Two weeks into my junior year I hit rock bottom. Mania, depression, and anxiety had consumed my life and scared my friends away from me. My parents pulled my out of school and the next year of my life consisted of only doctors appointments and trips to the hospital to have my Lithium levels checked. Throw in a hospitalization and a suicide attempt and you’re looking at one hell of a college experience. I think the most painful part was seeing the look of fear in my friend’s eyes. People who came to me with their problems, who cried in my arms, and who slept on my chest when they needed human contact were now terrified of me. I promised them, my parents, and most importantly myself that I would get better.

I re-enrolled in college and at the beginning of my senior year I made the bold choice to go off medication and started seeing a social worker I could actually talk to. We used workbooks about CBT and DBT that helped tremendously; skills I still use today. I started running, going to the gym, and cooking healthy meals. I even made Dean’s List my last two semesters, which is something I am still incredibly proud of.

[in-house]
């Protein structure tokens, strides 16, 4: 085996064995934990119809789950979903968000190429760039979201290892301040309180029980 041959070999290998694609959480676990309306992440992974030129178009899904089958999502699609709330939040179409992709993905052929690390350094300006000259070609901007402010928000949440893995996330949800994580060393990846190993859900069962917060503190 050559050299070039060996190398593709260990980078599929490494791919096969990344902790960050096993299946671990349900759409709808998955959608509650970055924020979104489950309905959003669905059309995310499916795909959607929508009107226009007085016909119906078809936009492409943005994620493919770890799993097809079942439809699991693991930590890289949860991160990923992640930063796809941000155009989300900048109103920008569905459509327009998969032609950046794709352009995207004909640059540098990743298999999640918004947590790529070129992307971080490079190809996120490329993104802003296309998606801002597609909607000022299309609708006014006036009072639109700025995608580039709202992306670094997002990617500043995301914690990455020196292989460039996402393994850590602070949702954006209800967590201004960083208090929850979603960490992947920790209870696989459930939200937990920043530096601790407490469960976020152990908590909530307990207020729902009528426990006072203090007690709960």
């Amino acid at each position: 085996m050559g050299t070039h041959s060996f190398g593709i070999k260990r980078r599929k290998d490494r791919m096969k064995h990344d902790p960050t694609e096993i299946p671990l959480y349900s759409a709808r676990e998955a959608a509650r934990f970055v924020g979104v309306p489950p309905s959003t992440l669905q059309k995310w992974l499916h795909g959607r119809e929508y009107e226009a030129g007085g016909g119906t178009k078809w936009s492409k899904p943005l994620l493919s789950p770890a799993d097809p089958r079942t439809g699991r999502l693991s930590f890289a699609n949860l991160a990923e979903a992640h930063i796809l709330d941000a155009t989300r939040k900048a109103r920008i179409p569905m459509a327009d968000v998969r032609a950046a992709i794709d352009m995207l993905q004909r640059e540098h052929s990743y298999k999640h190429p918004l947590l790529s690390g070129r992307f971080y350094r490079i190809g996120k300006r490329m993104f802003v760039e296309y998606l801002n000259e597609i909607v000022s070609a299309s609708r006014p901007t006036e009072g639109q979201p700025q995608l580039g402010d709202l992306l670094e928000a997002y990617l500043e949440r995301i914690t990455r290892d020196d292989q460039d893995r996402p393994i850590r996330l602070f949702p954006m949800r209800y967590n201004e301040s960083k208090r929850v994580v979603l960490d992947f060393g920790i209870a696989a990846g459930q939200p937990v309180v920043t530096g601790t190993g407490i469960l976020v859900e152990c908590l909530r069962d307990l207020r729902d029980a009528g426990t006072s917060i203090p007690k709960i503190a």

I wish I could tell you that I got a job right of college that blossomed into my current profession. But then life would be fair and as I’m sure you’re all quite well aware, it isn’t. I graduated in December and struggled to find a job since I had no idea what I wanted to do or what I would be good at, which wore on my self esteem. I fell right back into my old slump of sleeping all day, having beer for breakfast, and feeling like I was dying inside. I knew I had to do something, anything to get my out of the slump, so I found a temp job with regular 9-5 hours grading state exams. Having to get up every day and be somewhere gave me the kick I needed to get back on track. I went back to the gym and applied to jobs daily. Eventually (8 months later) I got a position that would what be my first “real job”. From there things started to pick up; I found a wonderful group of friends, lived in my very own one bedroom apartment, and eventually started dating the man of my dreams. Although my life had vastly improved and I was happy, I decided I was finally ready to take on something I had dreamed of doing; moving to New York City.